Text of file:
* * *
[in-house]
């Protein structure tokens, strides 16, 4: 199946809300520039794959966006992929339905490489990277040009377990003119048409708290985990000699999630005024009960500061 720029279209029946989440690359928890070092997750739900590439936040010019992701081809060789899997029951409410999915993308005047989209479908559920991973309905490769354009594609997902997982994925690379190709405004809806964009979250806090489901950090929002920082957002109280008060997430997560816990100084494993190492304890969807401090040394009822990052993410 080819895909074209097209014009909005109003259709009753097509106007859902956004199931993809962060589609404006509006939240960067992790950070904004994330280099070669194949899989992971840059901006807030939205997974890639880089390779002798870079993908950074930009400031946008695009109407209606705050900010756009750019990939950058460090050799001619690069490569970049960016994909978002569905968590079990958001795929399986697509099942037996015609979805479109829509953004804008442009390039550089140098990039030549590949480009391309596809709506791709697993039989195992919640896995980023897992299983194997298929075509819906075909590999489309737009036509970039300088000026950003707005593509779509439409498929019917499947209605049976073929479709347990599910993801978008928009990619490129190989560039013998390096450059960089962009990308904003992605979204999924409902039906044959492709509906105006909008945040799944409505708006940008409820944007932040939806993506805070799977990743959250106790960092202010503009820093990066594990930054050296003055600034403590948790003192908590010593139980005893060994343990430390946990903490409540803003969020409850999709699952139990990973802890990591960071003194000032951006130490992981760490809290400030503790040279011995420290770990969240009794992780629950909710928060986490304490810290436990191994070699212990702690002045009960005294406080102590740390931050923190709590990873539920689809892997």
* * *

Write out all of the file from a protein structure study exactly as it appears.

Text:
[in-house]
């Protein structure tokens, strides 16, 4: 199946809300520039794959966006992929339905490489990277040009377990003119048409708290985990000699999630005024009960500061 720029279209029946989440690359928890070092997750739900590439936040010019992701081809060789899997029951409410999915993308005047989209479908559920991973309905490769354009594609997902997982994925690379190709405004809806964009979250806090489901950090929002920082957002109280008060997430997560816990100084494993190492304890969807401090040394009822990052993410 080819895909074209097209014009909005109003259709009753097509106007859902956004199931993809962060589609404006509006939240960067992790950070904004994330280099070669194949899989992971840059901006807030939205997974890639880089390779002798870079993908950074930009400031946008695009109407209606705050900010756009750019990939950058460090050799001619690069490569970049960016994909978002569905968590079990958001795929399986697509099942037996015609979805479109829509953004804008442009390039550089140098990039030549590949480009391309596809709506791709697993039989195992919640896995980023897992299983194997298929075509819906075909590999489309737009036509970039300088000026950003707005593509779509439409498929019917499947209605049976073929479709347990599910993801978008928009990619490129190989560039013998390096450059960089962009990308904003992605979204999924409902039906044959492709509906105006909008945040799944409505708006940008409820944007932040939806993506805070799977990743959250106790960092202010503009820093990066594990930054050296003055600034403590948790003192908590010593139980005893060994343990430390946990903490409540803003969020409850999709699952139990990973802890990591960071003194000032951006130490992981760490809290400030503790040279011995420290770990969240009794992780629950909710928060986490304490810290436990191994070699212990702690002045009960005294406080102590740390931050923190709590990873539920689809892997």